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Journaling is supported in the Linux kernel with ext3. The ext3 file system is also fully compatible with the earlier ext2 version it replaces. To create an ext3 file system, you use the mkfs.ext3 command. You can even upgrade ext2 file systems to ext3 versions automatically, with no loss of data or change in partitions. This upgrade just adds a journal file to an ext2 file system and enables journaling on it, using the tune2fs command. Be sure to change the ext2 file type to ext3 in any corresponding /etc/fstab entries. The following example converts the ext2 file system on /dev/hda3 to an ext3 file system by adding a journal file (-j). tune2fs -j /dev/hda3 Though the ext3 file system maintains full metadata recovery support (directory tree recovery), it offers various levels of file data recovery. In effect, you are trading off less file data recovery for more speed. The ext3 file system supports three options: writeback, ordered, and journal. The default is writeback. The writeback option provides only metadata recovery, no file data recovery. The ordered option supports limited file data recovery, and the journal option provides for full file data recovery. Any files in the process of being changed during a crash will be recovered. To specify a ext3 option, use the data option in the mount command. data=ordered
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Though journaling is often used to recover from disk crashes, a journal-based file system can do much more. The ext3, JFS, and XFS file systems only provide the logging operations used in recovery, whereas ReiserFS uses journaling techniques to completely rework file system operations. In ReiserFS, journaling is used to read and write data, abandoning the block structure used in traditional Unix and Linux systems. This gives it the capability to access a large number of small files very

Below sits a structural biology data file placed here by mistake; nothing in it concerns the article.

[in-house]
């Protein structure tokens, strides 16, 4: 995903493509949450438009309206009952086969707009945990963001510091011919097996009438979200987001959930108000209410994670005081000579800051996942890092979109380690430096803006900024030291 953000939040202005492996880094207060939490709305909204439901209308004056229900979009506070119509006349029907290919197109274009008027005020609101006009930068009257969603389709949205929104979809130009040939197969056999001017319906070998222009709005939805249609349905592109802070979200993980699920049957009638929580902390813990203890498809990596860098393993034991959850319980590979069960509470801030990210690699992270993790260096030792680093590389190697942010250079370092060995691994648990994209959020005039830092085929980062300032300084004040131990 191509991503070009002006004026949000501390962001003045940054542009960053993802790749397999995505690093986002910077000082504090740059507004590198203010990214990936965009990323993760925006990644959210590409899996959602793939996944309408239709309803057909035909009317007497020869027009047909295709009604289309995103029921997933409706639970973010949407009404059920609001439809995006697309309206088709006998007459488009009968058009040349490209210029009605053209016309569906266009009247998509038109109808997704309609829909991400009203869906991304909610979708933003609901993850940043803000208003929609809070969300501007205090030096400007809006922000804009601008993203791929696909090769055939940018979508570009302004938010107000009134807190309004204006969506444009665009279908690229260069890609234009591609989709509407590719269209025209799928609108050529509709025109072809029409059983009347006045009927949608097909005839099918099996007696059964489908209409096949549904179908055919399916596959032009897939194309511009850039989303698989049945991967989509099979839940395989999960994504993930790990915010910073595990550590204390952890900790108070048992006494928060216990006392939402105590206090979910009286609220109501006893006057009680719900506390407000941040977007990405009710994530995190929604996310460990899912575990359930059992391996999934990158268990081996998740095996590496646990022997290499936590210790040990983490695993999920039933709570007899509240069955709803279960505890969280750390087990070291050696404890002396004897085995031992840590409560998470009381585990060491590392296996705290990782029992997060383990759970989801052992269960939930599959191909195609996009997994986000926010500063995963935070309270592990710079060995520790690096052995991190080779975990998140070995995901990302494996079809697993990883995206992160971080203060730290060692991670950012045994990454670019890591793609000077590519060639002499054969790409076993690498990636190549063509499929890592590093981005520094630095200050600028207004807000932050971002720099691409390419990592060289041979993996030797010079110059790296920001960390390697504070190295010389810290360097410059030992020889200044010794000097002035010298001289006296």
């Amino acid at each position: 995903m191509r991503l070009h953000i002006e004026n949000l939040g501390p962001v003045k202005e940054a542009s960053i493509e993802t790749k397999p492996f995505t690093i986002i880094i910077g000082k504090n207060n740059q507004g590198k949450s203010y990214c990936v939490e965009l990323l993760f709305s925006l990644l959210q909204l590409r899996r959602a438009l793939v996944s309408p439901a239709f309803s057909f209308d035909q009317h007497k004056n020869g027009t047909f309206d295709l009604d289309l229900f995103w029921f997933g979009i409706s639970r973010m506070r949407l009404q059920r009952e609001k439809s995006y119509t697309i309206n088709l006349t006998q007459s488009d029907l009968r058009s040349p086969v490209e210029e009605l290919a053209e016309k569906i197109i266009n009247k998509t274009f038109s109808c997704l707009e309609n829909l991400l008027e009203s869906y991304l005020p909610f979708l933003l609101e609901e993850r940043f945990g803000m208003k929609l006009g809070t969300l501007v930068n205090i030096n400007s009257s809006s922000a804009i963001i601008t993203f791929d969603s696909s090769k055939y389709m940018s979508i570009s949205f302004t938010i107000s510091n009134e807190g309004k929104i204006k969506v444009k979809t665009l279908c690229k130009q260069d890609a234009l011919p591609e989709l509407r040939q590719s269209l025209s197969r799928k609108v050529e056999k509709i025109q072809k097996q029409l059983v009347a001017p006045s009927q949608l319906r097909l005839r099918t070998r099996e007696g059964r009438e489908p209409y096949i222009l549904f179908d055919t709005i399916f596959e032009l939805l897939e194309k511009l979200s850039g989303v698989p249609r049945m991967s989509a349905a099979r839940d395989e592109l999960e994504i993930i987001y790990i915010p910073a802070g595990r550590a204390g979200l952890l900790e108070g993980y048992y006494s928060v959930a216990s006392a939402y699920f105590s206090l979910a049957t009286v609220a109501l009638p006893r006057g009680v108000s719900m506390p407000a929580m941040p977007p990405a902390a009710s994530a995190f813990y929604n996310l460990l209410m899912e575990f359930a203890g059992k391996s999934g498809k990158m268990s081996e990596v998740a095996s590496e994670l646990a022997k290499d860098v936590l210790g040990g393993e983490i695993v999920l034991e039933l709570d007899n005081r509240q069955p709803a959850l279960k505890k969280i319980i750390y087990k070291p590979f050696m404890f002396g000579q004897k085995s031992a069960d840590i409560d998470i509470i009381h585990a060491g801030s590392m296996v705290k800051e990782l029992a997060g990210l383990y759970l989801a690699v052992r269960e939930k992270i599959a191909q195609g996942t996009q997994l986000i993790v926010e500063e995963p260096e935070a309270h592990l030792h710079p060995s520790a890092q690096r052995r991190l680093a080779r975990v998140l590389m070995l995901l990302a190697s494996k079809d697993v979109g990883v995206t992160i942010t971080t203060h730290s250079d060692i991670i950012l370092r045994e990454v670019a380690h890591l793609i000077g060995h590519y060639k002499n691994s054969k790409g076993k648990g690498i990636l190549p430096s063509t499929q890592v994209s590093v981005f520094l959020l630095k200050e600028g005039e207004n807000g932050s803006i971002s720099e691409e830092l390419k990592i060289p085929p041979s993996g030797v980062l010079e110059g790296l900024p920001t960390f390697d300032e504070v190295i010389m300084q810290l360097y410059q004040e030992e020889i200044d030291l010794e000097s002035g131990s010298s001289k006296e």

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quickly, as well as use only the amount of disk space they would need. However, efficiency is not that much better with larger files.
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File systems are mounted using the mount command described in the next section. Although you can mount a file system directly with only a mount command, you can simplify the process by placing mount information in the /etc/fstab configuration file. Using entries in this file, you can have certain file systems automatically mounted whenever your system boots. For others, you can specify configuration information, such as mountpoints and access permissions, which can be automatically used whenever you mount a file system. You needn t enter this information as arguments to a mount command as you otherwise must. This feature is what allows mount utilities on Gnome or KDE to enable you to mount a file system simply by clicking a window icon. All the mount information is already in the /etc/fstab file. For example, when you add a new hard disk partition to your Linux system, you most likely want to have it automatically mounted on startup, and then unmounted when you shut down. Otherwise, you must mount and unmount the partition explicitly each time you boot up and shut down your system. To have Linux automatically mount the file system on your new hard disk partition, you only need to add its name to the fstab file. You can do this by directly and carefully editing the /etc/fstab file to type in a new entry. An entry in an fstab file contains several fields, each separated by a space or tab. These are described as the device, mountpoint, file system type, options, dump, and fsck fields, arranged in the sequence shown here:
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